When you’re choosing networking equipment, one concept you will come up against is managed and unmanaged switches.
Which is better?
In most cases, managed switches are the way to go, but to truly understand why, you should take a minute to learn more about what managed switches are, how they work, and how they benefit a network.
Essentials of a Managed Switch
Any switch that allows you to control and adjust settings technically qualifies as a managed switch. The degree of management available will depend on the switch. The features, controls, and capabilities all vary, but the unifying concept is that you have direct control over those settings.
Compare that to an unmanaged switch, and this becomes clear. The unmanaged switch can only plug in and do its job. You can’t adjust how it functions. That makes unmanaged switches very simple and often cheaper, but if you need any level of control, then you need a managed switch.
Types of Managed Switches
When it comes to managing switches, you can break them into two categories: Layer 2 and Layer 3 switches. These refer to the Open Systems Interconnection (OSI) model of networking where different layers are responsible for different tasks within a network. Switching and routing primarily take place in these two layers, and depending on what you want out of your managed switch, you might want to focus on one layer over the other.
Layer 2 switches operate by using MAC addresses. This is a simpler way of managing traffic, as there are no IP addresses or IP-related rules to follow in Layer 2. Despite the simpler networking, Layer 2 switches still have plenty of opportunities for management that can impact security, speeds, and networking efficiency.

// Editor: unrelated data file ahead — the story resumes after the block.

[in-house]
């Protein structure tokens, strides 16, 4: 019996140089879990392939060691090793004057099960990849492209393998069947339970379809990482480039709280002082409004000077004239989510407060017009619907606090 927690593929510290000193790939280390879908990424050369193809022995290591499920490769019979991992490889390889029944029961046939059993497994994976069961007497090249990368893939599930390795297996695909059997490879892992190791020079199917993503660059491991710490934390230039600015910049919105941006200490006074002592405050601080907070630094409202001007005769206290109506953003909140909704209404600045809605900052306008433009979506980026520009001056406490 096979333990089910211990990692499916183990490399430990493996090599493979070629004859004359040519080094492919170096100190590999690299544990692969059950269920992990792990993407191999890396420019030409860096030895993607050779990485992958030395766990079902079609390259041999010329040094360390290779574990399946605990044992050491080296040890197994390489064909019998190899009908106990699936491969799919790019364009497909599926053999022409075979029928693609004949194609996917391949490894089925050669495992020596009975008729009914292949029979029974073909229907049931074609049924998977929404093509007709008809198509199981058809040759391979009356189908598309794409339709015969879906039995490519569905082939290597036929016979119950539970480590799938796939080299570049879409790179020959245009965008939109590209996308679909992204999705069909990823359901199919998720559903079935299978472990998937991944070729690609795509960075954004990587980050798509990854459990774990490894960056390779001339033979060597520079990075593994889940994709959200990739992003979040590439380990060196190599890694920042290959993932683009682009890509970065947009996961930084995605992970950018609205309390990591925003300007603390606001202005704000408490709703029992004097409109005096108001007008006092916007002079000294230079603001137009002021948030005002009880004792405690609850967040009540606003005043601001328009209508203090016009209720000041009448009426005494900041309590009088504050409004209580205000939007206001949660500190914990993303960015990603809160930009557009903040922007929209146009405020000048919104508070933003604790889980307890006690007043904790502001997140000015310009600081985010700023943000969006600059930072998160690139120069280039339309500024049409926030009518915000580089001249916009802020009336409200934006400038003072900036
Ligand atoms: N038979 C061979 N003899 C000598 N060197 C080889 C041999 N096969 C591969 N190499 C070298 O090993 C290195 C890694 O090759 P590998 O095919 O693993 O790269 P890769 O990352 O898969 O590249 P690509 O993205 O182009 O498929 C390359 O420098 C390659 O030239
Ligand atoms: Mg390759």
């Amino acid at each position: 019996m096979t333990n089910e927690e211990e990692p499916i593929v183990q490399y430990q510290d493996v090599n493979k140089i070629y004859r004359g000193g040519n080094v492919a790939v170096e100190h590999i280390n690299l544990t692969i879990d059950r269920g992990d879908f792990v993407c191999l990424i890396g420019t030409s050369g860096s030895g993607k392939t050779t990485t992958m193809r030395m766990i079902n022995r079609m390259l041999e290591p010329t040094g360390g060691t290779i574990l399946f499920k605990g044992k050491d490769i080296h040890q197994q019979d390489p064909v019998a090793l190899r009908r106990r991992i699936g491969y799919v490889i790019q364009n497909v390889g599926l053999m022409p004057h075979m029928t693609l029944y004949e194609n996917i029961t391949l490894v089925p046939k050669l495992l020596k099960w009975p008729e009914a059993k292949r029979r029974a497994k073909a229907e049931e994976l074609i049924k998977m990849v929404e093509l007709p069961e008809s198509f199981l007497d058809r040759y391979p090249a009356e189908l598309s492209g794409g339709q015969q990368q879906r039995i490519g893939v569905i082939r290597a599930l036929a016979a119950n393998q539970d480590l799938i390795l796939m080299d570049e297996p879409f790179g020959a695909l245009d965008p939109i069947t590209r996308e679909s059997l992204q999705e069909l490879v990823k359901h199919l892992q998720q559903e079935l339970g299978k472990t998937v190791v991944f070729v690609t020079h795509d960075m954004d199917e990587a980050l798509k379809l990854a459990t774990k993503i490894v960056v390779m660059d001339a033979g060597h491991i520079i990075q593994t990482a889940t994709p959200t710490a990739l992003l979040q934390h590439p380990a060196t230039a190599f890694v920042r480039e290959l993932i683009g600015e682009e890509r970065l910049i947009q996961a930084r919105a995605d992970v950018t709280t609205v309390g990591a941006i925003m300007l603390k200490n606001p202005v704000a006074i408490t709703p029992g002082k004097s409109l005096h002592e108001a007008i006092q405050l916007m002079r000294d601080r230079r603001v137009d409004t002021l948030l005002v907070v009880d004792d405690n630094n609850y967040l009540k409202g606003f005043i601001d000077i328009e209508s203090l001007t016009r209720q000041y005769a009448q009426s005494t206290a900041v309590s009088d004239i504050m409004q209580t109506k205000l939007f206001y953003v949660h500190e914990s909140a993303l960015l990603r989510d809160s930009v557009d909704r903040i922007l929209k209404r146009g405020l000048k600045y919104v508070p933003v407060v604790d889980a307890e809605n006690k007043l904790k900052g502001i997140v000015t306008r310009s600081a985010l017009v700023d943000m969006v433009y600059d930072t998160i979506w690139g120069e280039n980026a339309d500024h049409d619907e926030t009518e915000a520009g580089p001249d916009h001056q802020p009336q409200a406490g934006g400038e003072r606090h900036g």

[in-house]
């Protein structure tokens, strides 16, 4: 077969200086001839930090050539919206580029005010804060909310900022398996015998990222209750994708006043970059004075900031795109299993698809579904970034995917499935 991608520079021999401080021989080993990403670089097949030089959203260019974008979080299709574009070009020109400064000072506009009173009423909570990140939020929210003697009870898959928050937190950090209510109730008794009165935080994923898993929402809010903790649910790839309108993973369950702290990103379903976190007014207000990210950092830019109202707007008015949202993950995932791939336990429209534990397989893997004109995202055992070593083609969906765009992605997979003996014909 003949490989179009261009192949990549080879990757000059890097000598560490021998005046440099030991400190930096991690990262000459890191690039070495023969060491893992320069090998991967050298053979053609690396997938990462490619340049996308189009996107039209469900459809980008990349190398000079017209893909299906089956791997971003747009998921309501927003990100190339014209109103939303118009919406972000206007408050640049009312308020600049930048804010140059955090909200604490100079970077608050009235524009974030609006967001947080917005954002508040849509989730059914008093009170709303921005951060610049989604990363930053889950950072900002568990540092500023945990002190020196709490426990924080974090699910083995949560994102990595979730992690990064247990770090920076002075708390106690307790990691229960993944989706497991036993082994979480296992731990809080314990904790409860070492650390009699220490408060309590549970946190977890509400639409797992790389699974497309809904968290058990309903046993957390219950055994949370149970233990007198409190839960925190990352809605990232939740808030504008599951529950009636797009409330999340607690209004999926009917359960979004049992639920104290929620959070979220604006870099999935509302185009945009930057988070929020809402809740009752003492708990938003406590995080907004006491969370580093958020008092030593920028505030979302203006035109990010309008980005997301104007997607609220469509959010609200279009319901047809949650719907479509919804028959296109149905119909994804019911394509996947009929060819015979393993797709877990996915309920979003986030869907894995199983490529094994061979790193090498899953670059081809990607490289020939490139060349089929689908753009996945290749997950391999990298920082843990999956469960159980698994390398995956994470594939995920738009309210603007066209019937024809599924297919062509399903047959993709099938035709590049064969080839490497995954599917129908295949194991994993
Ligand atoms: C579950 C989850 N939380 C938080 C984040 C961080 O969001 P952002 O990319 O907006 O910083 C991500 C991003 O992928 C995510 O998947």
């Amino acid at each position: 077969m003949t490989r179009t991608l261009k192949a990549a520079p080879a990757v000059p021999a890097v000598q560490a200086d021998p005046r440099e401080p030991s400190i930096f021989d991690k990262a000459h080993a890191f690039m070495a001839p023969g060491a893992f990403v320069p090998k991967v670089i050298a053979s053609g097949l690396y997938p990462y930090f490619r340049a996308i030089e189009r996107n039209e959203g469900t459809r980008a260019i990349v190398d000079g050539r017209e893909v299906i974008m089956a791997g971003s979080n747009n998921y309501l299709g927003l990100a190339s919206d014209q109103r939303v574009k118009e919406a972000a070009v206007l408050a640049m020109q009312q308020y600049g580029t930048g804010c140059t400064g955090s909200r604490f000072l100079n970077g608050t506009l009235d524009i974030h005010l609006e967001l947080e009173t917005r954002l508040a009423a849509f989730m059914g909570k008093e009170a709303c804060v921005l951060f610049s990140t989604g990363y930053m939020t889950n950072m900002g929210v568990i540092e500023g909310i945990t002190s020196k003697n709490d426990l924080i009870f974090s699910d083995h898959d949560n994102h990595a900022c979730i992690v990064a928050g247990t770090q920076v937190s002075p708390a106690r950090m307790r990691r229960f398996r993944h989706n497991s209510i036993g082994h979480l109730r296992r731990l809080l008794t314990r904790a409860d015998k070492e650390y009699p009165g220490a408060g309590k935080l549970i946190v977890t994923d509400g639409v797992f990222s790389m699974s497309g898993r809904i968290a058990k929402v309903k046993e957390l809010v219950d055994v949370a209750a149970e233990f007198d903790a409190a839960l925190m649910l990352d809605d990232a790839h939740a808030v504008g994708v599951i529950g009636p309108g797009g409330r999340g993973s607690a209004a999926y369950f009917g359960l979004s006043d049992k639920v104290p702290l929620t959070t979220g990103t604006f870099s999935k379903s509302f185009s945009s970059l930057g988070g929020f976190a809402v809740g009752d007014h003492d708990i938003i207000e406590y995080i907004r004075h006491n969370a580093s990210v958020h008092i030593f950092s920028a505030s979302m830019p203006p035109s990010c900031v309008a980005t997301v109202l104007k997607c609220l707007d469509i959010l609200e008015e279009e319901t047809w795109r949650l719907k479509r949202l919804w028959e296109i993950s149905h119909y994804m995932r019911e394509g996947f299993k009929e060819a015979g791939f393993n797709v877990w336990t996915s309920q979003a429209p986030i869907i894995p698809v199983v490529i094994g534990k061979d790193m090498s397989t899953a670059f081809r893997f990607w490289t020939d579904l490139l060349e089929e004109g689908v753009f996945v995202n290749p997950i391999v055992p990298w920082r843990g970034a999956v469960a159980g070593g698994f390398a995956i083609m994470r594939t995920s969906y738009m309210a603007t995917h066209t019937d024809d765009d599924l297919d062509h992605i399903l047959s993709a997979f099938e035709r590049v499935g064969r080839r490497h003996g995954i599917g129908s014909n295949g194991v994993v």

Primarily, Layer 2 a managed network switch is used to bridge network segments. If you have different pieces of your overall network that you want to connect via LAN, then a managed Layer 2 switch is great for that task.
Switches in this layer are typically very fast, as the simplified approach to networking causes very few delays in the network signal. But, Layer 2 switches usually pair with Layer 3 switches so you can implement more finite control over the network as a whole.
Speaking of Layer 3 switches, these are routing switches, and they can do all kinds of things. The bulk of your switch management will focus on these switches. You can design your security, optimize your network, build virtual LANs, and do just about everything else you need by managing these switches.
If the Layer 2 switches are part of the skeletal structure of your network, the Layer 3 switches are the nervous system.
Managed vs Unmanaged Switch
Knowing the kinds of managed switches available, it’s easier to compare exactly when and where you might want managed or unmanaged switches.
Typically, you would only deploy unmanaged switches for simple network nodes that are ultimately controlled by managed switches at another point in the network. As an example, you could connect a group of security cameras to an unmanaged switch. That switch would then tie into the greater network by connecting to managed switches that can adequately control the traffic and security necessary for the camera network.
The reasoning behind this is that managed switches provide better security, allow you to optimize traffic and get better speeds and performance, and allow you to customize features for ease of use and quality of life. There’s nothing an unmanaged switch can do that a managed switch can’t match. As a result, unmanaged switches shine as cheap additional nodes in an otherwise managed network.
The next time you shop for a Cisco managed switch, you'll have a better idea of exactly what you want and why.
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